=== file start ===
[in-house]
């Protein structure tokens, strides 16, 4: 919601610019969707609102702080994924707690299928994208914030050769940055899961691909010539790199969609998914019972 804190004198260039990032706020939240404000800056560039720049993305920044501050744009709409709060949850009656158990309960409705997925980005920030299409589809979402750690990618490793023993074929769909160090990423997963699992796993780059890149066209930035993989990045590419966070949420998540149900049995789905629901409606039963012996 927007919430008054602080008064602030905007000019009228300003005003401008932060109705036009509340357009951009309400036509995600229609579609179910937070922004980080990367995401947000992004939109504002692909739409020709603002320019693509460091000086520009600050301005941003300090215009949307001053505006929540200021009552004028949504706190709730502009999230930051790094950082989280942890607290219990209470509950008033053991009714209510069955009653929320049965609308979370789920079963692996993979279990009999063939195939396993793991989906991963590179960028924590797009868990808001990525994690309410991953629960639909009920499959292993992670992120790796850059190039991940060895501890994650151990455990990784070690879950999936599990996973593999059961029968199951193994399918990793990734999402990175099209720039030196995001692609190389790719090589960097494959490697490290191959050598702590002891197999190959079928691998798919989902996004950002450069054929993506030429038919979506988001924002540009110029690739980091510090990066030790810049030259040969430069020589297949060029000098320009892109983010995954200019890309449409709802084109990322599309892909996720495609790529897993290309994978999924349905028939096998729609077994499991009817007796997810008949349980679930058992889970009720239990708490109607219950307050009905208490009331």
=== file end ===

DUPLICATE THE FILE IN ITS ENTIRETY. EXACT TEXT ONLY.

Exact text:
[in-house]
């Protein structure tokens, strides 16, 4: 919601610019969707609102702080994924707690299928994208914030050769940055899961691909010539790199969609998914019972 804190004198260039990032706020939240404000800056560039720049993305920044501050744009709409709060949850009656158990309960409705997925980005920030299409589809979402750690990618490793023993074929769909160090990423997963699992796993780059890149066209930035993989990045590419966070949420998540149900049995789905629901409606039963012996 927007919430008054602080008064602030905007000019009228300003005003401008932060109705036009509340357009951009309400036509995600229609579609179910937070922004980080990367995401947000992004939109504002692909739409020709603002320019693509460091000086520009600050301005941003300090215009949307001053505006929540200021009552004028949504706190709730502009999230930051790094950082989280942890607290219990209470509950008033053991009714209510069955009653929320049965609308979370789920079963692996993979279990009999063939195939396993793991989906991963590179960028924590797009868990808001990525994690309410991953629960639909009920499959292993992670992120790796850059190039991940060895501890994650151990455990990784070690879950999936599990996973593999059961029968199951193994399918990793990734999402990175099209720039030196995001692609190389790719090589960097494959490697490290191959050598702590002891197999190959079928691998798919989902996004950002450069054929993506030429038919979506988001924002540009110029690739980091510090990066030790810049030259040969430069020589297949060029000098320009892109983010995954200019890309449409709802084109990322599309892909996720495609790529897993290309994978999924349905028939096998729609077994499991009817007796997810008949349980679930058992889970009720239990708490109607219950307050009905208490009331």